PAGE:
Tuesday, March 24, 2009

Why I Hope Newspapers Never Die

I did something shameful yesterday.

I participated in a Death Pool, not for a celebrity, but for an icon nonetheless.

I made a bet on when the official death knell for The Kansas City Star will be.

My boss says by the end of the year.

My co-worker says by June of next year.

I say they'll go down to a 4 day a week format by the end of next year.

Unlike many celebrating the death of the "archaic media", I really hope it's never. Last week alone, 3 of my friends lost jobs in the media industry. You're sick if you find schadenfreude in other people being laid off. Shame on you. Those are jobs and people with families that the blogosphere and it's pay per click/impression ads will never support. (And those of you who force me to click thru my Google Reader to finish reading your content piss me off too!)

That being said, people are being laid off across almost every industry. Why is the loss of a daily newspaper such a big deal?

There are several reasons, most of them are personal for me as someone who pondered the idea of becoming a journalist many years ago. That's why I have a blog today. By no means is it a news source, but like most blogs it chronicles my own personal life (or what I care to share) and comments on the world around me. Does my blog have a place in the universe? I'm narcissistic enough to think so. Is it news? Not by a long shot. But it is my little opinionated nook of the world and you've bothered to be here, so here's my small minority opinion of why I hope to be reading a printed newspaper when I'm old and using a magnifying glass to read the words...1. I'll admit to a fascination with the arcane as someone who spent four years and a whole lotta money on a degree in history. And what better chronicler of American life is there than the daily headlines? These are literally snapshots into a moment in time...

I've spent hours and hours reeling through microfiche looking for historical data in newspapers and often I'd get caught up in the side stories and the ads from days gone by. In the future, how are researchers going to look for content? Web hosts post and unpost content at will. Bloggers start and stop their blogs every day. If you went to look up an Internet source from 10 years ago, I bet you'd only have a 15% chance of finding it.

2. I admit I have a vested interest in seeing a medium do well as someone who earns a living in Marketing. Ever since I graduated college 9 years ago, everyone said, "Oh, don't advertise in the paper, it's a dying media. No one reads the paper these days!"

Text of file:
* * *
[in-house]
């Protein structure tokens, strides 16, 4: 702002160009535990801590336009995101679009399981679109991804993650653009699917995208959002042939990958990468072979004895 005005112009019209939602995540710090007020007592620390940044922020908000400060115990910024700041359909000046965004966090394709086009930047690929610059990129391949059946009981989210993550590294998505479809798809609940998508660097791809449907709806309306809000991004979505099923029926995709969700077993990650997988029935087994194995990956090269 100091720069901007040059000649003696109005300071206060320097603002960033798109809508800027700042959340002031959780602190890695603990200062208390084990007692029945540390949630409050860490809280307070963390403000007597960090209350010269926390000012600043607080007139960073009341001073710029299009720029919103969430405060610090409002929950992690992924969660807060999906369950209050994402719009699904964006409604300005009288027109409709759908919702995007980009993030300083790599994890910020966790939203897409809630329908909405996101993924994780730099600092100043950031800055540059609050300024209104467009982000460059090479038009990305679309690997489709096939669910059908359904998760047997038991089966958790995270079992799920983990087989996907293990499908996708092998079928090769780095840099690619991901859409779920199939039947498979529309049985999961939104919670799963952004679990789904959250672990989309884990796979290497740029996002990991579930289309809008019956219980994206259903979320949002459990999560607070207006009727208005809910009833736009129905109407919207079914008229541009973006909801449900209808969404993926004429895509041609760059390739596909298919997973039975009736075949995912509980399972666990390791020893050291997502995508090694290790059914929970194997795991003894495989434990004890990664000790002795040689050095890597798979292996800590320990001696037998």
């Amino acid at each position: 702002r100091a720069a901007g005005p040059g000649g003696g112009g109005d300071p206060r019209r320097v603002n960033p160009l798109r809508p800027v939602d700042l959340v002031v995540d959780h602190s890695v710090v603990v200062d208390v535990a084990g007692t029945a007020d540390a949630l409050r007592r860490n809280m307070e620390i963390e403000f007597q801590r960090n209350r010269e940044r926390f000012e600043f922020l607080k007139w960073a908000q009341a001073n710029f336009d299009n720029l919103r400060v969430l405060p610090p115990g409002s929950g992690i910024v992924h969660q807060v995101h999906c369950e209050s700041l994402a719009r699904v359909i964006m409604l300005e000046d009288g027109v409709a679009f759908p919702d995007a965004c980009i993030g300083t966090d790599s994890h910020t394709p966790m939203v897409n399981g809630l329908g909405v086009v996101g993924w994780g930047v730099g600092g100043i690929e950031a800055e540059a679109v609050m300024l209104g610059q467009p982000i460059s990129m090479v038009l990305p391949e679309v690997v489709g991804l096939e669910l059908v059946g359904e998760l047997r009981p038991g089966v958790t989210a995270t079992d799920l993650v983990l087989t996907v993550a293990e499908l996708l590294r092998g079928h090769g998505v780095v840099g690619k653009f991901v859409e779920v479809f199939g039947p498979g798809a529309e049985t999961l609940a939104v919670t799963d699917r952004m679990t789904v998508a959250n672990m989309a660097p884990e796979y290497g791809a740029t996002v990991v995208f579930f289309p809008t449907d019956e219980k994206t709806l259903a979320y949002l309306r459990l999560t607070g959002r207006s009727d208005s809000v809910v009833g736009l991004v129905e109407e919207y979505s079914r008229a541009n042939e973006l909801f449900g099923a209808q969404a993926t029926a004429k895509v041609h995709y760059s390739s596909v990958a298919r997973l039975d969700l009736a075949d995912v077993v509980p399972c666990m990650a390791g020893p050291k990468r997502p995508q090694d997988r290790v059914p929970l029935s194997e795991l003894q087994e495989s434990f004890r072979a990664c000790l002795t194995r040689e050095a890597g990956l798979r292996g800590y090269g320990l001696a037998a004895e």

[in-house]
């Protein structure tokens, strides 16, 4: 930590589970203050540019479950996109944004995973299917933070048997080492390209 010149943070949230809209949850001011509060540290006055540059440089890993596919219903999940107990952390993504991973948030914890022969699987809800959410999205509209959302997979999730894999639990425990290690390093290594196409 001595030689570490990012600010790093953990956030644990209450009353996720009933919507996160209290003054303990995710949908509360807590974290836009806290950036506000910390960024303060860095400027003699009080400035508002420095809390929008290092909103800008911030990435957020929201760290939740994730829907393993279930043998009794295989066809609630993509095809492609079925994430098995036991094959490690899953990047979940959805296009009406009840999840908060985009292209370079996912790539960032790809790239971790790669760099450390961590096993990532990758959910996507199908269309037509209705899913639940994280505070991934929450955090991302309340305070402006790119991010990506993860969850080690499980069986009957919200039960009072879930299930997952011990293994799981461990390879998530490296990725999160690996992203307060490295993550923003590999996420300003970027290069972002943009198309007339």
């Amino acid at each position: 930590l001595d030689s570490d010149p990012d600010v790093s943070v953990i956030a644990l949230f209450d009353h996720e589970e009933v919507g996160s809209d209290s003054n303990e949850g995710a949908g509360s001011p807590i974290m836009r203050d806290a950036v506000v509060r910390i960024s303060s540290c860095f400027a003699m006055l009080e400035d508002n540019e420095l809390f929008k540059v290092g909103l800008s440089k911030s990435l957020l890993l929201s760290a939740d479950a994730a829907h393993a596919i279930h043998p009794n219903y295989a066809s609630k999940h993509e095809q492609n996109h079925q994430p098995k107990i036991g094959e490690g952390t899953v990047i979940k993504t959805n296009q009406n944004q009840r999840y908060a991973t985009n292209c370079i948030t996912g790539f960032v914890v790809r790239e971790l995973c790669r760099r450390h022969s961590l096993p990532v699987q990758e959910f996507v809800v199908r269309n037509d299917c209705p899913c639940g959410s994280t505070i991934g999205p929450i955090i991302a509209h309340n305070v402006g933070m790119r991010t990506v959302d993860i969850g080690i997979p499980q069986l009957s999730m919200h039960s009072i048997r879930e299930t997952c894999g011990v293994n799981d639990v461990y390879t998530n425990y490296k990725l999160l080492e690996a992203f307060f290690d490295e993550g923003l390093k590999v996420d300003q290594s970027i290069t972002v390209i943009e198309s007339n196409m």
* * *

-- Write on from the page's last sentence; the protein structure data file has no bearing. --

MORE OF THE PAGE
I beg to differ. The Kansas City Star is one of my best sources for direct response, believe it or not. It's all in how an advertiser uses it. Those who still read the paper are typically intelligent, well-educated, active readers who are mature enough in their careers to have the disposable income required to purchase the particular products and services I advertise. I almost always receive a return on my investment with ads there. As part of a healthy media mix, the newspaper is still viable for me.

It's easy to ignore the right rail and banner ads of a web page filled with pop up ads. Advertising was never more annoying than when it hit the Internet. Those who abuse the power of online advertising give the rest of the decent web pages a bad name. Ads in a newspaper never play music or give you a filthy virus.

3. I think it's sad as the end is seeming to come to an end for several major metropolitan papers, most recently, The Seattle Post-Intelligencer (first published in 1863) and The Rocky Mountain News (since 1859). In a day and age that not even our baseball teams are all owned by American companies, it's nice to know at least the vehicle of our opinions and news are still American owned. These are companies that have been publishing on a daily basis for over a hundred years. While they may not go under all the way, a switch to completely online is a sad change.

4. Curling up with a laptop on a Sunday morning is just not the same as the happy, messy spread of me, hubby, daughter, cats and breakfast on the couch, reading the paper...I did this with my own family when I was younger and I know my family now enjoys it as well.

5. You don't need WiFi, a power cord or a battery to read a newspaper. You just need a source of light. Newspapers are the quintessential portable media source.